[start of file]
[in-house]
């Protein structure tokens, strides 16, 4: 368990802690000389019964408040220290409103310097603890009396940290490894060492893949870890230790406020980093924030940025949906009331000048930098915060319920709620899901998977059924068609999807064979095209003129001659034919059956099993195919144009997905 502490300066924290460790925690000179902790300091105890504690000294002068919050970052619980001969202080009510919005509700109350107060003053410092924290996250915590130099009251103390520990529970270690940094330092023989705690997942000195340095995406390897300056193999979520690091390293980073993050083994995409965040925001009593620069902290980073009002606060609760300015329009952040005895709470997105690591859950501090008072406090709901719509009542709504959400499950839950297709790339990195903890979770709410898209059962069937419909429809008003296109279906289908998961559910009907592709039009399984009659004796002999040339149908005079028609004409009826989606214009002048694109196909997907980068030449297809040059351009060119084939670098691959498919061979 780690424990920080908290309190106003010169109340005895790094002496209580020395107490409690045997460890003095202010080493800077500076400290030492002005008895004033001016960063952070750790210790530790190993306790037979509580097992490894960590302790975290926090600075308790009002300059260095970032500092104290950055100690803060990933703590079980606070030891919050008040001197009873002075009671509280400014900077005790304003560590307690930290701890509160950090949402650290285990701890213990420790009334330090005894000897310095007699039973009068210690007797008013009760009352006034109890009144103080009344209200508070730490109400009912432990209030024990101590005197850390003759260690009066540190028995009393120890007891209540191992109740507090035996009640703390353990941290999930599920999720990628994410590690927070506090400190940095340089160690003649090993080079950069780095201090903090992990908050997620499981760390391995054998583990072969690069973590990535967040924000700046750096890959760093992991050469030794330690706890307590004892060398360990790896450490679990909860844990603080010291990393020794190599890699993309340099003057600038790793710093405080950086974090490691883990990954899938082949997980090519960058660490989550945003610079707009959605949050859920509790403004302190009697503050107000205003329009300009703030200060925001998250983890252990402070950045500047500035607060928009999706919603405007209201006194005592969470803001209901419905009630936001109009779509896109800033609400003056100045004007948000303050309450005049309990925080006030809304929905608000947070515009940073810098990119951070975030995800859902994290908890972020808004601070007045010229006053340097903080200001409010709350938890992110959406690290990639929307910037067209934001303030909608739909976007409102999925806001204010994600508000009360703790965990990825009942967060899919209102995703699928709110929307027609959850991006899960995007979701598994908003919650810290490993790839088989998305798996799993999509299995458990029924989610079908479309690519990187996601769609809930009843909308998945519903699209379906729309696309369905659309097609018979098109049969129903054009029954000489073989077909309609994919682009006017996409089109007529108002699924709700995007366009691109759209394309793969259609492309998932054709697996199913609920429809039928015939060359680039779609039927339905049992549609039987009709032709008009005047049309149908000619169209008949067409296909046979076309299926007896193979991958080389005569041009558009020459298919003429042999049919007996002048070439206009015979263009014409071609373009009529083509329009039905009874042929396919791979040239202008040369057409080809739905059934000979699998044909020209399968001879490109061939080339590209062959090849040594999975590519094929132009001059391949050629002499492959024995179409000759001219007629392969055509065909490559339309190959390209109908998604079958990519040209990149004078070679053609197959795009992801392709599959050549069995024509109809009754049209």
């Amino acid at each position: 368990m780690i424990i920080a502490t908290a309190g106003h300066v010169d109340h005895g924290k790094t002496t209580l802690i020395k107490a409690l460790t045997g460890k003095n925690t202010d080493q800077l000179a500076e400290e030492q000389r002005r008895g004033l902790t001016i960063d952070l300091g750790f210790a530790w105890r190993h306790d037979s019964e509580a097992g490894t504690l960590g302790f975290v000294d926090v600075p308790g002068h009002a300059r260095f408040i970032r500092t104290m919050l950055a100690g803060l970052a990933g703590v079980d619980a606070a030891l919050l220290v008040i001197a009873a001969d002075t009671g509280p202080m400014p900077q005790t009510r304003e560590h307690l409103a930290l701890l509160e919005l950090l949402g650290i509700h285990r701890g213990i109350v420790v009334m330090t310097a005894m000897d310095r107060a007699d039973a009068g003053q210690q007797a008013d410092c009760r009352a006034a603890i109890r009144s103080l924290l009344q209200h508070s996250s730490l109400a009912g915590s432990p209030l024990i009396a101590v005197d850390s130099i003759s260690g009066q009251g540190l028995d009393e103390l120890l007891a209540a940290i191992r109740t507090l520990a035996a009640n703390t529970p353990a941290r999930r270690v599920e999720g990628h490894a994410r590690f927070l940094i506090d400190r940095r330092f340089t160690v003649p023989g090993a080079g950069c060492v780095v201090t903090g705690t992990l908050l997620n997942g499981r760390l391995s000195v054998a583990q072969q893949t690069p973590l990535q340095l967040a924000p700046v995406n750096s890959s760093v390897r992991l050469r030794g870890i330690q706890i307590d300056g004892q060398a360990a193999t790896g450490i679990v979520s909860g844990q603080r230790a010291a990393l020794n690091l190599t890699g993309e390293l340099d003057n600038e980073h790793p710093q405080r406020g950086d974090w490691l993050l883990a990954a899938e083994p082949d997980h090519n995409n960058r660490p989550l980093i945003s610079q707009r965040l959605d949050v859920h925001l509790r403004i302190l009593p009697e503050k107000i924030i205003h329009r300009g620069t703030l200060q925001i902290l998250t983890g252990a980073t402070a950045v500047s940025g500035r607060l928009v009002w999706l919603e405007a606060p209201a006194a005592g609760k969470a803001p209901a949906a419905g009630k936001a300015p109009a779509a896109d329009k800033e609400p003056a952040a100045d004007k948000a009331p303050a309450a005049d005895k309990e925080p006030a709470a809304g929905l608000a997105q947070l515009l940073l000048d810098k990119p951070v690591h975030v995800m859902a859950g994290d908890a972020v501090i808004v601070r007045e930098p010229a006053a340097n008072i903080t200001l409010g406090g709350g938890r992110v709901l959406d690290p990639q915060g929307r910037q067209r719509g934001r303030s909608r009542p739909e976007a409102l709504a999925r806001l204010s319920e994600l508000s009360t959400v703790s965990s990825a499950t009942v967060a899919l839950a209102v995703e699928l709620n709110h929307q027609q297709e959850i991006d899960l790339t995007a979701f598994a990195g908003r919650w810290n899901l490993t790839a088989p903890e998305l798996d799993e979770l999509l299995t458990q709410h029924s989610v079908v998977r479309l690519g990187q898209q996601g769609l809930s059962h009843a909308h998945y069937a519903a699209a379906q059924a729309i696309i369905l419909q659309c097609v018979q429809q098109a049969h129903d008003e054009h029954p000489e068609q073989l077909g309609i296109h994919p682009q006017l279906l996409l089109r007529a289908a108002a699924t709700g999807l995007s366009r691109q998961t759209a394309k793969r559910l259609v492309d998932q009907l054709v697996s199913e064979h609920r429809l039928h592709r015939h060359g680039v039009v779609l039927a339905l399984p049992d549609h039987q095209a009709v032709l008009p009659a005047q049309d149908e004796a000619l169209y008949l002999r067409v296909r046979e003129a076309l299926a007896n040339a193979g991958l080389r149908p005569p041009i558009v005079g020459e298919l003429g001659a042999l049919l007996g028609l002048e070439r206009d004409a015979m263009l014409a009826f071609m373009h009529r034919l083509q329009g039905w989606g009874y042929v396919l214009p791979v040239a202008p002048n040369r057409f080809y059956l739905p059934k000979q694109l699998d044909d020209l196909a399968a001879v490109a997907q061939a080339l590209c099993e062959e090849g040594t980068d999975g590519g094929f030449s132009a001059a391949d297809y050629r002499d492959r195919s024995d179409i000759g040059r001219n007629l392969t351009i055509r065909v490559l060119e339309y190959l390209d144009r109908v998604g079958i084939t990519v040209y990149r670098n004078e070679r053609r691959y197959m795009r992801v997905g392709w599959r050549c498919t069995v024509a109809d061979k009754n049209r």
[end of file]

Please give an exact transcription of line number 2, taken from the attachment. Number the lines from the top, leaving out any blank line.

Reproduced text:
């Protein structure tokens, strides 16, 4: 368990802690000389019964408040220290409103310097603890009396940290490894060492893949870890230790406020980093924030940025949906009331000048930098915060319920709620899901998977059924068609999807064979095209003129001659034919059956099993195919144009997905 502490300066924290460790925690000179902790300091105890504690000294002068919050970052619980001969202080009510919005509700109350107060003053410092924290996250915590130099009251103390520990529970270690940094330092023989705690997942000195340095995406390897300056193999979520690091390293980073993050083994995409965040925001009593620069902290980073009002606060609760300015329009952040005895709470997105690591859950501090008072406090709901719509009542709504959400499950839950297709790339990195903890979770709410898209059962069937419909429809008003296109279906289908998961559910009907592709039009399984009659004796002999040339149908005079028609004409009826989606214009002048694109196909997907980068030449297809040059351009060119084939670098691959498919061979 780690424990920080908290309190106003010169109340005895790094002496209580020395107490409690045997460890003095202010080493800077500076400290030492002005008895004033001016960063952070750790210790530790190993306790037979509580097992490894960590302790975290926090600075308790009002300059260095970032500092104290950055100690803060990933703590079980606070030891919050008040001197009873002075009671509280400014900077005790304003560590307690930290701890509160950090949402650290285990701890213990420790009334330090005894000897310095007699039973009068210690007797008013009760009352006034109890009144103080009344209200508070730490109400009912432990209030024990101590005197850390003759260690009066540190028995009393120890007891209540191992109740507090035996009640703390353990941290999930599920999720990628994410590690927070506090400190940095340089160690003649090993080079950069780095201090903090992990908050997620499981760390391995054998583990072969690069973590990535967040924000700046750096890959760093992991050469030794330690706890307590004892060398360990790896450490679990909860844990603080010291990393020794190599890699993309340099003057600038790793710093405080950086974090490691883990990954899938082949997980090519960058660490989550945003610079707009959605949050859920509790403004302190009697503050107000205003329009300009703030200060925001998250983890252990402070950045500047500035607060928009999706919603405007209201006194005592969470803001209901419905009630936001109009779509896109800033609400003056100045004007948000303050309450005049309990925080006030809304929905608000947070515009940073810098990119951070975030995800859902994290908890972020808004601070007045010229006053340097903080200001409010709350938890992110959406690290990639929307910037067209934001303030909608739909976007409102999925806001204010994600508000009360703790965990990825009942967060899919209102995703699928709110929307027609959850991006899960995007979701598994908003919650810290490993790839088989998305798996799993999509299995458990029924989610079908479309690519990187996601769609809930009843909308998945519903699209379906729309696309369905659309097609018979098109049969129903054009029954000489073989077909309609994919682009006017996409089109007529108002699924709700995007366009691109759209394309793969259609492309998932054709697996199913609920429809039928015939060359680039779609039927339905049992549609039987009709032709008009005047049309149908000619169209008949067409296909046979076309299926007896193979991958080389005569041009558009020459298919003429042999049919007996002048070439206009015979263009014409071609373009009529083509329009039905009874042929396919791979040239202008040369057409080809739905059934000979699998044909020209399968001879490109061939080339590209062959090849040594999975590519094929132009001059391949050629002499492959024995179409000759001219007629392969055509065909490559339309190959390209109908998604079958990519040209990149004078070679053609197959795009992801392709599959050549069995024509109809009754049209």